Today, most aspects of policing from simple traffic enforcement to homicide investigation rely on identification and acknowledgement of a police agent as a law enforcement officer. The presence of a “highly visible police have a deterrent effect” (Baker, 2009) to crime, and many believe that any criminal intending to commit a crime will most likely avoid committing crime if there is a likely hood of encountering a police officer in uniform. Certainly, the presence of a uniformed police officer has it benefits to modern society, as it leads to calm and peace of mind in that it assure members of public that someone is on the lookout. The problem though with this form of policing is that it faces many dilemmas especially “when attempting to justify and fund this police presence that crime ridden neighborhoods and communities continually demand” (Baker, 2009). It’s particularly hard to measure the benefit and quantify the number of crimes were suppressed by this form of policing.
“One of the most notable exceptions to uniformed duty is undercover work” (O’Connor, 2007). Although it’s the most challenging area of law enforcement, undercover is the most unique and efficient investigatory tools available to members of law enforcement. Undercover is based on the theory that “not wearing a uniform removes any impediments to acquiring information” (O’Connor, 2007). Undercover police assume the identity of another person for a predefined and substantial amount of time. This form of policing requires secrecy. As an undercover agent, police are able to penetrate areas of the community where police are not readily welcome.
The main purpose of going undercover is to gather “enough information to enable a successful prosecution” (O’Connor, 2007) of criminal. Undercover police aim is to obtain physical evidence, which can enable them to seek an arrest warrant. A police officer’s identity is revealed once he/she obtains an arrest warrant. Undercover operations lead to the arrest of a large number of people because undercover agents are able to maximize the opportunity presented by the operation.
Although undercover policing is a better alternative to uniformed policing, this method of policing has “garnered an air of apprehension and distrust from the public” (Baker, 2009). The media have made the matter worse by portraying rogue “undercover cops going off the grid to affect their own form of justice on unsuspecting suspects” (O’Connor, 2007). Within the American culture, there exists an attitude of distrust to undercover operations. Member of minorities race feel that the police exceed their limit in detecting and apprehending criminals. The public feel that undercover police use unfair tactics that induce criminal activities resulting to entrapment.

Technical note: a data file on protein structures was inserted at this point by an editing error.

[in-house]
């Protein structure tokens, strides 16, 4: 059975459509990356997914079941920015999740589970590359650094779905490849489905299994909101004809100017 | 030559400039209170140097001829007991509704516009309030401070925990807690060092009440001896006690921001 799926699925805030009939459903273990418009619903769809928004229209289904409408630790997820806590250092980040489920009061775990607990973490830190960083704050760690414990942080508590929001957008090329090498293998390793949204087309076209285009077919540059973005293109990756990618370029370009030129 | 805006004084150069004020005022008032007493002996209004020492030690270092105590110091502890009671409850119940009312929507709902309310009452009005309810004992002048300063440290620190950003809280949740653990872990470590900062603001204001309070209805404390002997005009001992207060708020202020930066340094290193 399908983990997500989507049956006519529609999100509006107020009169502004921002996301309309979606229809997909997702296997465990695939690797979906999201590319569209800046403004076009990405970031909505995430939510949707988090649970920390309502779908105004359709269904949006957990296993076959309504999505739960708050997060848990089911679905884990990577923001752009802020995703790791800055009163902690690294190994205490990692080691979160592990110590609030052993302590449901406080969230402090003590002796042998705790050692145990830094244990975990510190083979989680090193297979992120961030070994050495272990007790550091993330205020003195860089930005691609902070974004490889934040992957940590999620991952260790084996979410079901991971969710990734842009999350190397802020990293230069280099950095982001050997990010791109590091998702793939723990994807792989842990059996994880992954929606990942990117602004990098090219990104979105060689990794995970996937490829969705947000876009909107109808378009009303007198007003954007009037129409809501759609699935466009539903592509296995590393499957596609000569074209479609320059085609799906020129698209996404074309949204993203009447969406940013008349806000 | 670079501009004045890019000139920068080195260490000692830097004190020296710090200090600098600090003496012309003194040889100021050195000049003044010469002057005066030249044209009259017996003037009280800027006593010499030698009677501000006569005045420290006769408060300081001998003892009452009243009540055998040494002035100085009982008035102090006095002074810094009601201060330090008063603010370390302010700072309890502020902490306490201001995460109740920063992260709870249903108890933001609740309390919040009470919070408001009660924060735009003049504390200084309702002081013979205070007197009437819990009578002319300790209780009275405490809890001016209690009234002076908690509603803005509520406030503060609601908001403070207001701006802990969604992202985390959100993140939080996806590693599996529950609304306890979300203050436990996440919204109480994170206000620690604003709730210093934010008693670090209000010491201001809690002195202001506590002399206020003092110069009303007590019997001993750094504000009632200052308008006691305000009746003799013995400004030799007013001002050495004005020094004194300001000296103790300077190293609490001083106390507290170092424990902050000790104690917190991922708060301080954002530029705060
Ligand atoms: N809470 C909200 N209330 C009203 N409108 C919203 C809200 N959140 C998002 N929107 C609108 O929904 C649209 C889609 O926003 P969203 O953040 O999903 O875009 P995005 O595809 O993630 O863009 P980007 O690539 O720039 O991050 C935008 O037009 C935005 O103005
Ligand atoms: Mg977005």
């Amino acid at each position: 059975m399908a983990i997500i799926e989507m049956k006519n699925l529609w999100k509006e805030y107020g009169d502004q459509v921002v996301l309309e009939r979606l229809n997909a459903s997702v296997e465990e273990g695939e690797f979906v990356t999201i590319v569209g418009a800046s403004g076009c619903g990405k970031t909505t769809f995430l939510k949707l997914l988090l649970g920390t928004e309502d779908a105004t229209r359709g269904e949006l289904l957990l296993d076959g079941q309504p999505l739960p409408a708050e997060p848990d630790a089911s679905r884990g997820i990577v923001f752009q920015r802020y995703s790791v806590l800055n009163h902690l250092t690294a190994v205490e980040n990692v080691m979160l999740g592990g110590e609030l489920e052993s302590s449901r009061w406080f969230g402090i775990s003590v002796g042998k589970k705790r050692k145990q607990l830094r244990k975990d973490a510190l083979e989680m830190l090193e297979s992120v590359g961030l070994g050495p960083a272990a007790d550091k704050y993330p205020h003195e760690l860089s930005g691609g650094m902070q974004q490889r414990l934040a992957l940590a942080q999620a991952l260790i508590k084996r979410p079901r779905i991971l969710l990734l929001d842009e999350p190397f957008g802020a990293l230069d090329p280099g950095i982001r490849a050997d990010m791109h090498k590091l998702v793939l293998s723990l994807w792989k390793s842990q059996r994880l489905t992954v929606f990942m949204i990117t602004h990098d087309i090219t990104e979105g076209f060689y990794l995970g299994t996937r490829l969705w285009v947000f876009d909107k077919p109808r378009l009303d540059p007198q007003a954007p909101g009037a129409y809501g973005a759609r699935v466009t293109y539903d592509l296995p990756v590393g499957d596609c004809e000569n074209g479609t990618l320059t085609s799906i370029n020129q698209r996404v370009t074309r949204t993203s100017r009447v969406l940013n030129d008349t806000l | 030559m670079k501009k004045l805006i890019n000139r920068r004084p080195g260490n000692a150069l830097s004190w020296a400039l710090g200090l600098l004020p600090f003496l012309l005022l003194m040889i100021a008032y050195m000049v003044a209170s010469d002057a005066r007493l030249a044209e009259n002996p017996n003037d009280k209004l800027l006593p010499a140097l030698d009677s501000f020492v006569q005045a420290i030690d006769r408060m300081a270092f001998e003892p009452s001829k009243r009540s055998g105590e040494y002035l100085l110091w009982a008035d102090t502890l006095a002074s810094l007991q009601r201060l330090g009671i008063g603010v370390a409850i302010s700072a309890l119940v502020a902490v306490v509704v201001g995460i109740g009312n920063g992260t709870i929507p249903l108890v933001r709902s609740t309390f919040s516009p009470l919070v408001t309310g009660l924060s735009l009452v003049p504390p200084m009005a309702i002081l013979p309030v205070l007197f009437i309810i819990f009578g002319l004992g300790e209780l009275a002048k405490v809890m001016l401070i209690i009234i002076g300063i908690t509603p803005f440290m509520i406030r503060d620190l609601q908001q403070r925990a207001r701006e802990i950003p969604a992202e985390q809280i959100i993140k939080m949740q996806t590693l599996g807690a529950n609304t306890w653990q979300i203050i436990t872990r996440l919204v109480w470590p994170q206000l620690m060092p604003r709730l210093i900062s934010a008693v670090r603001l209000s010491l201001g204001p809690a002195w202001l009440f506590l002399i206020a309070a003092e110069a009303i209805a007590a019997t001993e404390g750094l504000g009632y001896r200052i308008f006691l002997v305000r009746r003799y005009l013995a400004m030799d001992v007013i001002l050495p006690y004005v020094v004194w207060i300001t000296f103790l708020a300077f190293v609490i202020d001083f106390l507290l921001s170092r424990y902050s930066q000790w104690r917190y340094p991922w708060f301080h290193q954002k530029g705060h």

Although the law allows undercover police to entice individual to commit crime during undercover operation, some police officer goes beyond the call of duty by using outrageous inducement means that cause regular law-abiding person to commit crime. This is especially true when undercover agents are trying to get informants who will give them vital leads related to cases they are investigating. Some agents do not commit enough time to determine a person predisposition before inducing them to commit crime. In some cases, undercover police have been known to target recently released convicts who are trying to turn their life around. Such practices create a lot of anger directed at police.
Another aspect of undercover operation raising tension and apprehension to member of public is internet undercover policing. Law enforcement agents are going “undercover with false online profiles to communicate with suspects and gather private information” (Lardner, 2010). In these operations, undercover police will identify a target’s relatives and friend, from whom the officer will then proceed to gather private information about the target. This information is the used to prosecute the target. In such cases, members of public feel that they are duped to incriminate their friends and relatives, hence becoming very wary about such police operations.
Undercover police operations are not always viewed with suspicion and distrust especially when they respond to public complaints. In such cases, member of public gives tips to undercover police about particular crime perpetrator within the community. The police then work with close collaboration with member of public in investigating and prosecuting perpetrator. Most prostitution and drug related cases are solved this way. When member of public feel that they stand to benefit from such operations, they readily provide vital information and give full support to such operations.
Uniformed policing is the most common form of law enforcement, and has been known to deter crime. However, this form of policing is surrounded by many predicaments since it’s hard to measure the number of crimes that were never committed. Law enforcement officers has recognized undercover policing as the most efficient and unique tool of investigation. Despite its efficiency, undercover policing is faced with distrust and apprehension from members of public. Many feel that this form of policing has created rogue undercover agents who exploit undercover operations for their own selfish gain. Other communities readily support undercover policing by providing vitals tips and collaborating with undercover agents to fight crimes like prostitution and drugs.
Baker, D. (2009). Understanding and Overcoming the Entrapment Defense in. Web.
Lardner, R. (2010). When tweets can make you a jailbird. Web.
O’Connor, T. (2007). Informant, Surveillance, and Undercover Operations. Web.